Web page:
Power Weapons. By default, these guys will be getting up to four attacks on the charge each (Base 2 + CC 1 + Charge 1 = 4) which gives them a heap of strikes in close combat. Add a power weapon on to that and results are devastating, particularly if run upwards of five Power Swords / Axes. Power weapons really are a force multiplier for Reaver Attack Squads, cutting swathes of enemies down with AP2 / AP3 goodness. Special weapons are also a must, particularly Meltaguns for slagging enemy transports to get to the gooey center inside. Chainaxes are also excellent for Mechanicum / Militia / Solar as one measly point gets you AP4 attacks, slicing through 4+ armour. I will usually try to save points by not giving everyone a Power Weapon and have a few Chainaxe guys in front to take wounds. Here is what I run for a close combat based Reaver Attack Squad:
- Reaver Attack Squad (x15)
- Jump Packs
- 7x Power Weapons (5x Powersword, 2x Poweraxe)
- 4x Chainaxes
- 3x Meltaguns
- Chieftain w/ Artificer Armour, Powerfist
The Fire Support Reaver Squad
There are one or two units that can fill this roll, but do not have the close combat prowess that Reavers possess if they do (and probably will) get stuck in combat. There are a couple of variants of this build, but I will stick to the two main ones: Combi Weapons and Volkite Chargers.
- Reaver Attack Squad (x10)
- Jump Packs
- 8x Combi Weapons
- 2x Meltaguns
- Chieftain w/ Combi Weapon (included above), Artificer Armour, Powerfist
- Reaver Attack Squad (x15)
- Jump Packs
- 12x Volkite Chargers
- 3x Meltaguns
- Cheiftain w/ Volkite Charger (included above), Artificer Armour, Powerfist
There are a few more tricks you can pull out of the bag to get the most out of your Reavers. Attaching a Consul that has buffs can often make a good unit great, and I have found a couple that excel above others. Whilst FNP is great from a Medicae Primus, the points sunk haven't really done much in the games I have ran one. I usually run a VERY choppy Praetor, equipped with a Powerfist / Pargon Blade (for that extra attack and options in CC), Digital Lasers and an Iron Halo. He is off his chops and puts a massive amount of chop into an already choppy CC Reaver Squad. Chop.
The standout Consul in my opinion is the Chaplain. He grants the Reaver Squad Fearless and Hatred, so no running away, fight to the last man and you get to re-roll your first round of attacks in combat. The Chaplain himself can be tooled right up if you want to compliment your style of Reaver Squad, but is best suited to the close combat roll. A fifteen man Reaver squad will have 61 attacks on the charge, all of which can now can be re-rolled to hit. A massive buff from an otherwise under utilised character.
Want to take Reaver Attack Squads as Troops? There are currently two ways to do this, the Sons of Horus specific Rite of War, The Black Reaving, and a Sons of Horus Special Character, Maloghurst the Twisted. I am still playing with the Rite of War and I dont want this article to get much bigger, so I will cover that in another post. So this leaves Mal.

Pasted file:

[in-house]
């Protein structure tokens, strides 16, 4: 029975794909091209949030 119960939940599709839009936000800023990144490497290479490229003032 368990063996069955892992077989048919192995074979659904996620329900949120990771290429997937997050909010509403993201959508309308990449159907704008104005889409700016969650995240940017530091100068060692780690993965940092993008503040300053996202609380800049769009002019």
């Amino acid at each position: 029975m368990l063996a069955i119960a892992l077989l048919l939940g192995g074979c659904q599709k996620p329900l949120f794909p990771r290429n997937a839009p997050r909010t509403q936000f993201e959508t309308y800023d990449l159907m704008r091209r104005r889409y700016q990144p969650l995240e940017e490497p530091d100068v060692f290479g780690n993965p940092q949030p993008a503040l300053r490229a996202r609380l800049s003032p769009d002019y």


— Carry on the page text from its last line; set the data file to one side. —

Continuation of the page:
Maloghurst the Twisted is the right hand man, the Equerry to Horus Lupercal Himself. Broken from battle, Mal is no longer the combat machine he used to be, but brings some useful buffs to the table. His stat line is similar to that of a Consul, however he still has the Master of the Legion special rule so can take Rites of War. He also carries with him the Legion Standard, giving a 12" radius Fearless bubble. Unfortunately due to his injuries he cannot Run or make Sweeping Advances. If they had given him Slow and Purposeful I could of attached him to Heavy Weapons squads for move and shoot shenanigans, but this is not the case. The big rule we are looking for is called "Bearer of the Eye", which allows Veteran Tactical Squads and Reaver Attack Squads to be taken as Troops choices. Probably not a good idea to attach Mal to a Reaver Squad as you wont get anywhere fast, but would be ideally suited in a big Tactical Squad or Heavy Weapons Squad. In a way you sort of have to build your list around Mal and Reavers if you intend on taking anymore than one or two squads worth.
So, are Reavers worth all those points? Or are you better off leaving them on the Vengeful Spirit? In my experience of running the choppy squad, they are now one of the mainstays in my army, with regular opponents cursing their presence. The key to getting the most out of them not only lies in how you build them, but what you try to match them up against. Reavers will not survive against Death Stars, dont even bother with them. Take out weaker targets, go for those pesky Sicarans on the flanks or that big Tactical Squad holding that objective. It you hit hard choppy things, you will be cut up in the process and the combat effectiveness of the squad will diminish greatly. Use those Jump Packs to their maximum, go up and down terrain, hide behind and pop out from things, if you don't need to use them for movement then use them for a re-roll on a charge and Hammer of Wraith. By all means, try and have a go, and see what you can get away with. Once you have that psychological advantage, you have already have the tactical edge - You are shaping the enemy's battle space with the sheer presence of your Reaver Attack Squad.
Fear the Reaver. Protect your balls.
Feel free to leave a comment, and post up any quesitons you have. Till next time!